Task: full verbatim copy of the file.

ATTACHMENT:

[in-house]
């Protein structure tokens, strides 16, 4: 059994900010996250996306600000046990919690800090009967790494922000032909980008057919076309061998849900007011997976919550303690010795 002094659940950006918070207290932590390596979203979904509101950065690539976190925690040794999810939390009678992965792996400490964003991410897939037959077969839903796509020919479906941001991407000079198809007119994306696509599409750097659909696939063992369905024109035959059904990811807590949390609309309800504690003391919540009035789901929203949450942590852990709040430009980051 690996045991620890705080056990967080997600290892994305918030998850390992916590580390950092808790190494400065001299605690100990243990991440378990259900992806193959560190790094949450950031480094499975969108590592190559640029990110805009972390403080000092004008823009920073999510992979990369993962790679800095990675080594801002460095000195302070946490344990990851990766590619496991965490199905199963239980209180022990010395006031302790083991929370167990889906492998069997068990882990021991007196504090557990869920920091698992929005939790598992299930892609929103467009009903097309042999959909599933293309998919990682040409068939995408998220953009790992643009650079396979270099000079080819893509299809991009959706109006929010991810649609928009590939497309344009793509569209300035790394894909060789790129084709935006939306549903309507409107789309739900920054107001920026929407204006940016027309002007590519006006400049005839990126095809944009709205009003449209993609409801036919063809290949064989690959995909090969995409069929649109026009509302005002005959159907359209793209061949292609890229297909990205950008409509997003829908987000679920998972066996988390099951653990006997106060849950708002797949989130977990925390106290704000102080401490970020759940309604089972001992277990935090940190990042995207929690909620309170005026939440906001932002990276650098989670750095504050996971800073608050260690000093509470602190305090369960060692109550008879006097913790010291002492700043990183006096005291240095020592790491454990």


[in-house]
């Protein structure tokens, strides 16, 4: 059994900010996250996306600000046990919690800090009967790494922000032909980008057919076309061998849900007011997976919550303690010795 002094659940950006918070207290932590390596979203979904509101950065690539976190925690040794999810939390009678992965792996400490964003991410897939037959077969839903796509020919479906941001991407000079198809007119994306696509599409750097659909696939063992369905024109035959059904990811807590949390609309309800504690003391919540009035789901929203949450942590852990709040430009980051 690996045991620890705080056990967080997600290892994305918030998850390992916590580390950092808790190494400065001299605690100990243990991440378990259900992806193959560190790094949450950031480094499975969108590592190559640029990110805009972390403080000092004008823009920073999510992979990369993962790679800095990675080594801002460095000195302070946490344990990851990766590619496991965490199905199963239980209180022990010395006031302790083991929370167990889906492998069997068990882990021991007196504090557990869920920091698992929005939790598992299930892609929103467009009903097309042999959909599933293309998919990682040409068939995408998220953009790992643009650079396979270099000079080819893509299809991009959706109006929010991810649609928009590939497309344009793509569209300035790394894909060789790129084709935006939306549903309507409107789309739900920054107001920026929407204006940016027309002007590519006006400049005839990126095809944009709205009003449209993609409801036919063809290949064989690959995909090969995409069929649109026009509302005002005959159907359209793209061949292609890229297909990205950008409509997003829908987000679920998972066996988390099951653990006997106060849950708002797949989130977990925390106290704000102080401490970020759940309604089972001992277990935090940190990042995207929690909620309170005026939440906001932002990276650098989670750095504050996971800073608050260690000093509470602190305090369960060692109550008879006097913790010291002492700043990183006096005291240095020592790491454990």